John 1:13, TNIV – It’s man, not husband

As I was reading John 1:1-18, a Christmas reading related to Christ birth into this world, I came across a word that stuck out for me in John 1:13:

12 Yet to all who did receive him, to those who believed in his name, he gave the right to become children of God— 13 children born not of natural descent, nor of human decision or a husband’s will, but born of God. (John 1:12-13, TNIV).

T/NIV’s rendering of ἀνήρ (anēr) as “husband” is very peculiar. Other translations render this quite differently. They all render it as “man.” Aner (ἀνήρ) can be rendered as “husband”, or “man”, or even as “man” in the context of “sir”. However, in this context, it seems to make more sense as “man” or even “human”. If someone could enlighten me on why the T/NIV rendered this as “husband”, I would appreciate it. If I am correct on this, I hope TNIV will make a correction in v. 13 in its next edition.

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But to all who believed him and accepted him, he gave the right to become children of God.  They are reborn—not with a physical birth resulting from human passion or plan, but a birth that comes from God. (NLT)

But to all who did receive him, who believed in his name, he gave the right to become children of God, who were born, not of blood nor of the will of the flesh nor of the will of man, but of God. (ESV)

But to all who received him, who believed in his name, he gave power to become children of God, who were born, not of blood or of the will of the flesh or of the will of man, but of God. (NRSV)
But to all who did receive Him, He gave them the right to be children of God, to those who believe in His name, who were born, not of blood, or of the will of the flesh, or of the will of man, but of God. (HCSB)
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Author: Kevin S.

A follower of Jesus, a husband and a father. Hobbies include biking, keeping fish if they don't die on me, blogging when I can, theologizing and ministry, and pondering about world affairs.

6 thoughts on “John 1:13, TNIV – It’s man, not husband”

  1. The problem with the versions that you cite is that they lose the important point that John is talking about the will of an individual MALE human being. This is especially clear in versions like ESV and HCSB which (like NIV) regularly use “man” in a gender generic way. Even for NRSV readers “man” without the article is likely to be understood as a reference to the whole of humanity, male and female. But surely this was not John’s intention in using anēr here.

    However, I agree that “husband” is too restrictive, perhaps even suggesting a reference here to illegitimate children. But the indefinite article is needed with “man” to rule out the “humanity in general” interpretation. So, in the context of TNIV in which “man” is nowhere used generically, I would suggest an improved rendering of verse 13 “children born not of natural descent, nor of human decision or a man’s will, but born of God”.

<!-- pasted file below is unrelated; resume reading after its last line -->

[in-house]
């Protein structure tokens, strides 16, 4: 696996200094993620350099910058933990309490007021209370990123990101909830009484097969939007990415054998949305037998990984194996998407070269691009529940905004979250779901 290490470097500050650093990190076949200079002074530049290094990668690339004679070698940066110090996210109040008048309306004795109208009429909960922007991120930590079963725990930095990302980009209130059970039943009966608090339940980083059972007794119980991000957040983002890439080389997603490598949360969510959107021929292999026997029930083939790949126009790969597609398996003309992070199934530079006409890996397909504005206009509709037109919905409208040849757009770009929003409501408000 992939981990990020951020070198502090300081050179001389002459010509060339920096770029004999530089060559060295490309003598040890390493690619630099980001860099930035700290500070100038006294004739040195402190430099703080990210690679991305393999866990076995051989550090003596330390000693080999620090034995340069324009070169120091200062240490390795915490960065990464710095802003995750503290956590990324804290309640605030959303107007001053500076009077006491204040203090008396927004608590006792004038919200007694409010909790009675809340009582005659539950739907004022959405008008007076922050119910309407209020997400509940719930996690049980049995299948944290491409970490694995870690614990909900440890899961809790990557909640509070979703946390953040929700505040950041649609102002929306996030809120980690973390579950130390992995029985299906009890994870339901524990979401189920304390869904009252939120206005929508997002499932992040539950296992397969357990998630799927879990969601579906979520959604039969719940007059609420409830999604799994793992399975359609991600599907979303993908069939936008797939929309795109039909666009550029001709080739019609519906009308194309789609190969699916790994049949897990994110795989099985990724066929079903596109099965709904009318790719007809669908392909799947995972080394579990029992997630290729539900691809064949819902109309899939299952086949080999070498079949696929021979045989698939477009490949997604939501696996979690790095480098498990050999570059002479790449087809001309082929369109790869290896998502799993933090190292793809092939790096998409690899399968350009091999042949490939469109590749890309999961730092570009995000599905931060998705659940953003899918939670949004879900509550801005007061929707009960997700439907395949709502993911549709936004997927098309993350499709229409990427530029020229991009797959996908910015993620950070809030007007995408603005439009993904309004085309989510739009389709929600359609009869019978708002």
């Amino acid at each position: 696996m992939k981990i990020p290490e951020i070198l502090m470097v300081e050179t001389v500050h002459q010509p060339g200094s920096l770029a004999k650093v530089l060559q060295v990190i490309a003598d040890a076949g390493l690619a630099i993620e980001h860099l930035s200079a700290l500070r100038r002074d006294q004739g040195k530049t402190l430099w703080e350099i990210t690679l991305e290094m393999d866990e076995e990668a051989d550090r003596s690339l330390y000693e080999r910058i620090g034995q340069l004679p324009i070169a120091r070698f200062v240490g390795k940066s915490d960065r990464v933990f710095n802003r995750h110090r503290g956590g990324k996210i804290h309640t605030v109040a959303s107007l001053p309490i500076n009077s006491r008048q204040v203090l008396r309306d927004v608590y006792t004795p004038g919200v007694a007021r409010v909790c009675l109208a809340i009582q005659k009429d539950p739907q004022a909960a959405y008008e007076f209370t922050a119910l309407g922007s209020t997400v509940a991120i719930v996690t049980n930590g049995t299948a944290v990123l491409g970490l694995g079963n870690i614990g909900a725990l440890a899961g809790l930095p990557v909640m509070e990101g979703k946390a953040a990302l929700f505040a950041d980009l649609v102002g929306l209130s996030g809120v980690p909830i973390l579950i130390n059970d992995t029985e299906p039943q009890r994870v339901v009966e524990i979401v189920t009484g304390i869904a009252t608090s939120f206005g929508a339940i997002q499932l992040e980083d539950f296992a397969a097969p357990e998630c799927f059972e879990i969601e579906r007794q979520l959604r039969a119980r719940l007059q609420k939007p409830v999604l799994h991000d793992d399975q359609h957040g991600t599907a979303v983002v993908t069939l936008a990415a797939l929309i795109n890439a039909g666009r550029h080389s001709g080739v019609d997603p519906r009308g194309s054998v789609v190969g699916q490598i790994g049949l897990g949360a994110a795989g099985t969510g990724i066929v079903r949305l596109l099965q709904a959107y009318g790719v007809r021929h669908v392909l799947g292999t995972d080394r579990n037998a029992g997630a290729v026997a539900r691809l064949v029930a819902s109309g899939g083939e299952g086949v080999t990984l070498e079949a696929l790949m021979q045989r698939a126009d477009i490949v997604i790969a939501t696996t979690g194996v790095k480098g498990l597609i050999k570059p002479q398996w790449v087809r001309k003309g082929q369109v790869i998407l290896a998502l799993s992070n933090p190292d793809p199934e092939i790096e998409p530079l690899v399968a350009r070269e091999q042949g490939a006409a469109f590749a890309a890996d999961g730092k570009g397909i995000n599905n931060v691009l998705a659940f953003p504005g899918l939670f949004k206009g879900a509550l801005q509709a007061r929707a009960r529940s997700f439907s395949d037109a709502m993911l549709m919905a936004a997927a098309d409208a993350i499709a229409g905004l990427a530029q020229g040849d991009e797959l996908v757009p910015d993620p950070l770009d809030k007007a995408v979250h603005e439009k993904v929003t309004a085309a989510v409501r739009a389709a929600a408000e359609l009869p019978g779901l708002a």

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  2. Peter, thanks for your thoughts on this. I`ve understood this as humanity or men in general. I`ve never thought of it as an individual male human being before and just assumed John was talking about men or humans in general. But taking what you said into account, I can see how “a husband” can work too.

    I looked around and found that the NET Bible also rendered it this way too:
    children not born by human parents or by human desire or a husband’s decision, but by God.

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  3. Kevin, I was doing some research on your site on the TNIV, and came across this post. The interesting thing about this choice of translation is that it is part of the NIV, and it just carried over to the TNIV. Just thought I would point that out.

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  4. This is not a reply but an additional question. (I did just notice that this is from 2009 so I don’t know if anyone could still reply) Just to clarify…would this mean that in those days the Husband/Man of the home decided on when and how many children to have? Just curious.

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    1. Just saw this post, and my (uneducated) guess is yes – how else was birth control enforced back then? See, for example, Genesis 38:9. “But Onan knew that the child would not be his; so whenever he slept with his brother’s wife, he spilled his semen on the ground to keep from providing offspring for his brother.” So we have not born of blood (ie bloodline – heritage) nor by human decision (ie adoption, either formal or informal) or by physical birth (the choice of the husband)
      This is guesswork. Any other ideas?

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